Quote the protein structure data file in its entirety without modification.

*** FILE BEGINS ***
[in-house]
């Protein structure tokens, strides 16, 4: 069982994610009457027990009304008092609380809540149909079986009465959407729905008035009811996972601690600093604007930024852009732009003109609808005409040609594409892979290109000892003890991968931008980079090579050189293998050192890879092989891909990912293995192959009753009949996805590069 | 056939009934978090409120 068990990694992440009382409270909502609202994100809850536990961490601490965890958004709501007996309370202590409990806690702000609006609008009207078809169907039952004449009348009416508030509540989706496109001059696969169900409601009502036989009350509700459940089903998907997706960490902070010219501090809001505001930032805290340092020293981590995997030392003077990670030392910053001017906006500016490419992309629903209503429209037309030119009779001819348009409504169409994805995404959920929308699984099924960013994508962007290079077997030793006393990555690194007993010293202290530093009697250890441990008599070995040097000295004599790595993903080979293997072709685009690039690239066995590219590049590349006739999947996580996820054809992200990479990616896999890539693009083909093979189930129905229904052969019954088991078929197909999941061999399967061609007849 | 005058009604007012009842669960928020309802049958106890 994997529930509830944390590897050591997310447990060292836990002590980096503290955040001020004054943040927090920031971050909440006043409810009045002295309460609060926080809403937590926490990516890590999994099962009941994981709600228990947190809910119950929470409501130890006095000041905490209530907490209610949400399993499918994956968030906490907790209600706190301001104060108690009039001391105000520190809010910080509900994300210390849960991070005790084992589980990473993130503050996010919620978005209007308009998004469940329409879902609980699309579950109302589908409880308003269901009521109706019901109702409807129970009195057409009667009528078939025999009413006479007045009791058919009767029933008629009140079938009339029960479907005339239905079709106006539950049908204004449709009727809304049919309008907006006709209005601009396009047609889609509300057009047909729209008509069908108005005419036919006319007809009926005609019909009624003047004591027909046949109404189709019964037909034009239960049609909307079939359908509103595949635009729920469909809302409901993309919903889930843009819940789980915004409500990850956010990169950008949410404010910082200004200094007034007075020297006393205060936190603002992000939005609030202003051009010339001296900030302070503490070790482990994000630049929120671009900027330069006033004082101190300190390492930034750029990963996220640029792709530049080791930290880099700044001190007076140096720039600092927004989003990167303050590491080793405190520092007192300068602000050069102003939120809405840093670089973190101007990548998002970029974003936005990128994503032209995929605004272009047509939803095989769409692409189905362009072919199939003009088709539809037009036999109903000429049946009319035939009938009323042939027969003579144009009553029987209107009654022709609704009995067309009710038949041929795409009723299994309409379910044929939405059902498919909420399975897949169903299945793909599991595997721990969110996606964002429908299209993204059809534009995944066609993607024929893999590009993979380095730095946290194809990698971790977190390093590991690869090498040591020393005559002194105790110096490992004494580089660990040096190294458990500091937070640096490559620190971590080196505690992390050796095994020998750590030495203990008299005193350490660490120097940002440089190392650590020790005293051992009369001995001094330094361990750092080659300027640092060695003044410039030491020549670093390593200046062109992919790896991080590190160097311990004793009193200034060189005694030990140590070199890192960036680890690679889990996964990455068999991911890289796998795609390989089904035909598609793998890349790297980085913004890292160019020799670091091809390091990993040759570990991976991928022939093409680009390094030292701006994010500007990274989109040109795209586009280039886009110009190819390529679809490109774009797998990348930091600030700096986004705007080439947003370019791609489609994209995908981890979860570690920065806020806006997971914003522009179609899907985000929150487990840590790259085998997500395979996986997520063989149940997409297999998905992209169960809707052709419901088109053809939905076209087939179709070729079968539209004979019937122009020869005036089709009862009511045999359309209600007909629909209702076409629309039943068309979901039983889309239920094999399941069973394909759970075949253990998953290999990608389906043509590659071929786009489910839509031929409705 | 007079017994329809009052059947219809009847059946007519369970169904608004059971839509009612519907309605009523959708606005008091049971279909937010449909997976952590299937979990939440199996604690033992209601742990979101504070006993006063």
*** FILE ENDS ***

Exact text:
[in-house]
């Protein structure tokens, strides 16, 4: 069982994610009457027990009304008092609380809540149909079986009465959407729905008035009811996972601690600093604007930024852009732009003109609808005409040609594409892979290109000892003890991968931008980079090579050189293998050192890879092989891909990912293995192959009753009949996805590069 | 056939009934978090409120 068990990694992440009382409270909502609202994100809850536990961490601490965890958004709501007996309370202590409990806690702000609006609008009207078809169907039952004449009348009416508030509540989706496109001059696969169900409601009502036989009350509700459940089903998907997706960490902070010219501090809001505001930032805290340092020293981590995997030392003077990670030392910053001017906006500016490419992309629903209503429209037309030119009779001819348009409504169409994805995404959920929308699984099924960013994508962007290079077997030793006393990555690194007993010293202290530093009697250890441990008599070995040097000295004599790595993903080979293997072709685009690039690239066995590219590049590349006739999947996580996820054809992200990479990616896999890539693009083909093979189930129905229904052969019954088991078929197909999941061999399967061609007849 | 005058009604007012009842669960928020309802049958106890 994997529930509830944390590897050591997310447990060292836990002590980096503290955040001020004054943040927090920031971050909440006043409810009045002295309460609060926080809403937590926490990516890590999994099962009941994981709600228990947190809910119950929470409501130890006095000041905490209530907490209610949400399993499918994956968030906490907790209600706190301001104060108690009039001391105000520190809010910080509900994300210390849960991070005790084992589980990473993130503050996010919620978005209007308009998004469940329409879902609980699309579950109302589908409880308003269901009521109706019901109702409807129970009195057409009667009528078939025999009413006479007045009791058919009767029933008629009140079938009339029960479907005339239905079709106006539950049908204004449709009727809304049919309008907006006709209005601009396009047609889609509300057009047909729209008509069908108005005419036919006319007809009926005609019909009624003047004591027909046949109404189709019964037909034009239960049609909307079939359908509103595949635009729920469909809302409901993309919903889930843009819940789980915004409500990850956010990169950008949410404010910082200004200094007034007075020297006393205060936190603002992000939005609030202003051009010339001296900030302070503490070790482990994000630049929120671009900027330069006033004082101190300190390492930034750029990963996220640029792709530049080791930290880099700044001190007076140096720039600092927004989003990167303050590491080793405190520092007192300068602000050069102003939120809405840093670089973190101007990548998002970029974003936005990128994503032209995929605004272009047509939803095989769409692409189905362009072919199939003009088709539809037009036999109903000429049946009319035939009938009323042939027969003579144009009553029987209107009654022709609704009995067309009710038949041929795409009723299994309409379910044929939405059902498919909420399975897949169903299945793909599991595997721990969110996606964002429908299209993204059809534009995944066609993607024929893999590009993979380095730095946290194809990698971790977190390093590991690869090498040591020393005559002194105790110096490992004494580089660990040096190294458990500091937070640096490559620190971590080196505690992390050796095994020998750590030495203990008299005193350490660490120097940002440089190392650590020790005293051992009369001995001094330094361990750092080659300027640092060695003044410039030491020549670093390593200046062109992919790896991080590190160097311990004793009193200034060189005694030990140590070199890192960036680890690679889990996964990455068999991911890289796998795609390989089904035909598609793998890349790297980085913004890292160019020799670091091809390091990993040759570990991976991928022939093409680009390094030292701006994010500007990274989109040109795209586009280039886009110009190819390529679809490109774009797998990348930091600030700096986004705007080439947003370019791609489609994209995908981890979860570690920065806020806006997971914003522009179609899907985000929150487990840590790259085998997500395979996986997520063989149940997409297999998905992209169960809707052709419901088109053809939905076209087939179709070729079968539209004979019937122009020869005036089709009862009511045999359309209600007909629909209702076409629309039943068309979901039983889309239920094999399941069973394909759970075949253990998953290999990608389906043509590659071929786009489910839509031929409705 | 007079017994329809009052059947219809009847059946007519369970169904608004059971839509009612519907309605009523959708606005008091049971279909937010449909997976952590299937979990939440199996604690033992209601742990979101504070006993006063």